My name is Dan Buonaiuto and I have the honor and pleasure of joining the Ramah Outdoor Adventure family as the program director of camp. Rabbi Eliav has graciously allowed me to take a little break from unpacking boxes full of miscellaneous camp “treasures” that are left over from this past summer to introduce myself to you.

So here are the facts:

I was born, raised and educated in the suburbs of Boston; first at the Gann Academy/ New Jewish High School followed by Tufts University where I received a degree in Geology. I grew up hiking, skiing and kayaking with my family, but it was on a dog-sledding and ice-climbing trip in high school that my love for the outdoors truly ignited, and it has been burning strong ever since.

I spent much of my time in college leading trips for the Tufts outing club that ranged from trail work and backpacking to a mid-January polar bear swim in New York’s Lake George. While at Tufts, I also played on the ultimate-Frisbee team.

I grew up summering at scenic  Ramah in New England and went on to spend five years there on staff.  I was both a bunk counselor and the Rosh of the Nature Program, but be forewarned- if you are looking to background check my Ramah career know that at camp I was exclusively (and I hope affectionately) known to all as “Dandan”.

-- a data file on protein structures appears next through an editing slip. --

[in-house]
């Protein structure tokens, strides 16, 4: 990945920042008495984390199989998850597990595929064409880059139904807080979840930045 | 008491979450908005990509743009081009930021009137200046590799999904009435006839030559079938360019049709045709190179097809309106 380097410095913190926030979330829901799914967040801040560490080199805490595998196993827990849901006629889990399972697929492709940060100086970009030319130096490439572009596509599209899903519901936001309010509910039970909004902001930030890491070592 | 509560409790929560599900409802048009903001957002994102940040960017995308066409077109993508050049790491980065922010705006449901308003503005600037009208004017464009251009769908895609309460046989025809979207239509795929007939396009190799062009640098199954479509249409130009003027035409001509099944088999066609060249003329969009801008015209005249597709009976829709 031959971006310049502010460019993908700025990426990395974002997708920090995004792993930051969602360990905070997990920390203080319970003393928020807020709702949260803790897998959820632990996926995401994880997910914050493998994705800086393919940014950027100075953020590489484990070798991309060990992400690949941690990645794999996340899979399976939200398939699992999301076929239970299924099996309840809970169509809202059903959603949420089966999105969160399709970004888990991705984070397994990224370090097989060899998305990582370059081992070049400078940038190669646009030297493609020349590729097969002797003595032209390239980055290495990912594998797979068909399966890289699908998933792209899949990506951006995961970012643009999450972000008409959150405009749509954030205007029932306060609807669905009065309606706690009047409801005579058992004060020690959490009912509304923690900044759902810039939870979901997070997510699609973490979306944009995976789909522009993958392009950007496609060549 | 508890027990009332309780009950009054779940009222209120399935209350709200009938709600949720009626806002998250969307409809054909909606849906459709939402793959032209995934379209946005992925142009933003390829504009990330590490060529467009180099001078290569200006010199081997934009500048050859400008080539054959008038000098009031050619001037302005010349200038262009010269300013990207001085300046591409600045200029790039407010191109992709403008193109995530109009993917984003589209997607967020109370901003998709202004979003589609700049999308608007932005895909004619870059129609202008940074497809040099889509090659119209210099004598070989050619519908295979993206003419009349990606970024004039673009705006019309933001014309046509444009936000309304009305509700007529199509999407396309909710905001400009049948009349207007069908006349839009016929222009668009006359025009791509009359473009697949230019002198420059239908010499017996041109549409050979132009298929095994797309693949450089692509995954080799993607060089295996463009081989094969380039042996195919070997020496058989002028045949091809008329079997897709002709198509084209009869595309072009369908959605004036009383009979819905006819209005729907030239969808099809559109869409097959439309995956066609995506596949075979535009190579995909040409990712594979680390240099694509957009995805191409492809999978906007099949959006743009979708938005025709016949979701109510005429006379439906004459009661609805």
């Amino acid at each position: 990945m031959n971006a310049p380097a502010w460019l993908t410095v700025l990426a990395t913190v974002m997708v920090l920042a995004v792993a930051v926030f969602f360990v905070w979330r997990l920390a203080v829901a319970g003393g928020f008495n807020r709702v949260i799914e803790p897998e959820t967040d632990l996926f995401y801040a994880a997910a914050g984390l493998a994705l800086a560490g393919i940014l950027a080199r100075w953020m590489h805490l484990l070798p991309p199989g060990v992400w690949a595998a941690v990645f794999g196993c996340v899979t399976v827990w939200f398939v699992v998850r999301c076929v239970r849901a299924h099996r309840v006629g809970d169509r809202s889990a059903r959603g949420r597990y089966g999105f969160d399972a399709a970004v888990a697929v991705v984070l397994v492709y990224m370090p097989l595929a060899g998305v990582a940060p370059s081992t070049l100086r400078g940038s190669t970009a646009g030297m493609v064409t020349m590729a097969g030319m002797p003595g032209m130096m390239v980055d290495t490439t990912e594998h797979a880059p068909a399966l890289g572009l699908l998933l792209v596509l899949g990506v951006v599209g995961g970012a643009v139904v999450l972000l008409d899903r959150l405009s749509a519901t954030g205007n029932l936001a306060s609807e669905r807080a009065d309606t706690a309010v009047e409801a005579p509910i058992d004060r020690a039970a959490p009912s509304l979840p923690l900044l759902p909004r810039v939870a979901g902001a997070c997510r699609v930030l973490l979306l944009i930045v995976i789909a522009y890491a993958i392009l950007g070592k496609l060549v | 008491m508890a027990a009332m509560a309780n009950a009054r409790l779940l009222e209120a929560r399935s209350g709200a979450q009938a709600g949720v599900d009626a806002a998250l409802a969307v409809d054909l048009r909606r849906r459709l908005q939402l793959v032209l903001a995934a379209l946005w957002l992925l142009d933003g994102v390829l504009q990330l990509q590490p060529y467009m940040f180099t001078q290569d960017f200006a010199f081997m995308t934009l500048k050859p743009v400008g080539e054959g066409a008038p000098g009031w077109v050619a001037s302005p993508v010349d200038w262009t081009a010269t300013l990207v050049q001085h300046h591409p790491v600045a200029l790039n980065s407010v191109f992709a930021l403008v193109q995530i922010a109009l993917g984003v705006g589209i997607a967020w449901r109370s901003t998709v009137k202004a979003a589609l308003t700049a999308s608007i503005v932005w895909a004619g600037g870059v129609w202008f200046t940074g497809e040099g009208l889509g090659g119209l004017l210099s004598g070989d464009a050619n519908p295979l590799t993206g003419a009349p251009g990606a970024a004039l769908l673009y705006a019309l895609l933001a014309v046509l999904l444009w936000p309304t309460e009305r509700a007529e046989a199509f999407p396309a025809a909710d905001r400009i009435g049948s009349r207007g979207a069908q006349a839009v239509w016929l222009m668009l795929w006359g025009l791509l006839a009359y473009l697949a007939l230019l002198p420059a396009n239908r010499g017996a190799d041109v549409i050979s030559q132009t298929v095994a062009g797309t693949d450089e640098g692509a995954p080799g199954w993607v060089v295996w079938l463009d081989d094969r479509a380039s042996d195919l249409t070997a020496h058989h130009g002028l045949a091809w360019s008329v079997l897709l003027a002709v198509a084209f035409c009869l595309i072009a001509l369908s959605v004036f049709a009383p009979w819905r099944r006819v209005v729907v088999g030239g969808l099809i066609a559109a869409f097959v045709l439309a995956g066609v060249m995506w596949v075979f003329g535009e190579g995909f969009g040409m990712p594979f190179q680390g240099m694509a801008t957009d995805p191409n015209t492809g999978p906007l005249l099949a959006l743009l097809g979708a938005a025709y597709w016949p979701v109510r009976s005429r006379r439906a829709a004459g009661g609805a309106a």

After graduating, I spent six months living, working and studying on a ecological farm in Israel to earn a certificate in a system of agro-ecological design called permaculture. If you don’t know what permaculture is, be prepared to to hear A LOT about it and maybe learn some tricks of the trade at camp. And now, after a summer of leading groups of Jewish high school stduents on backpacking and community service trips on the Hopi Indian Reservation in Arizona, I am happy to once again be back in the Ramah community.

I only had the opportunity to spend one Shabbat at Ramah Outdoor Adventure this past summer, but what a Shabbat it was! In my short time there, the thing that struck me about this camp in particular were the connections I saw. Such rich connections between chalutzim, their madrichim, to the camp itself the beautiful forests and meadows surrounding camp, and to joyous and thoughtful Judaism. This brief taste of Ramah Outdoor Adventure life from last summer was enough to make me excited to dive in for Kayitz 2011.

In speaking with both staff members and chalutzim, I heard there was great enthusiasm for the service projects and farming chugim. I was struck by the amount of investment the chalutzim felt towards building and improving the space around them. When living outdoors, it is almost impossible to not start to incorporate the rhythms of nature into ourselves. Through this lens of observation, we see countless natural systems which  link the world together in efficient harmony. Having this awareness infuses our own actions as seen in camp through the various construction projects as well as traditions that the chalutzim built this past summer. I have big dreams for an active ecological farm (hopefully with animals too) at camp next summer, a project that after seeing the ruach and dedication of last summer’s chalutzim, I now know will be possible with their contributions. Along with this, be prepared for expanded work projects, as well as new adventures, new masaot and that old feeling returning home to a place you love after a whole year of being away, and having it feel like you never left its awesomeness.

Whew…this was really a long post, and ourboxes aren’t going to unpack themselves so I better get back to work. So long for now everyone, I look forward to meeting you all over the coming year.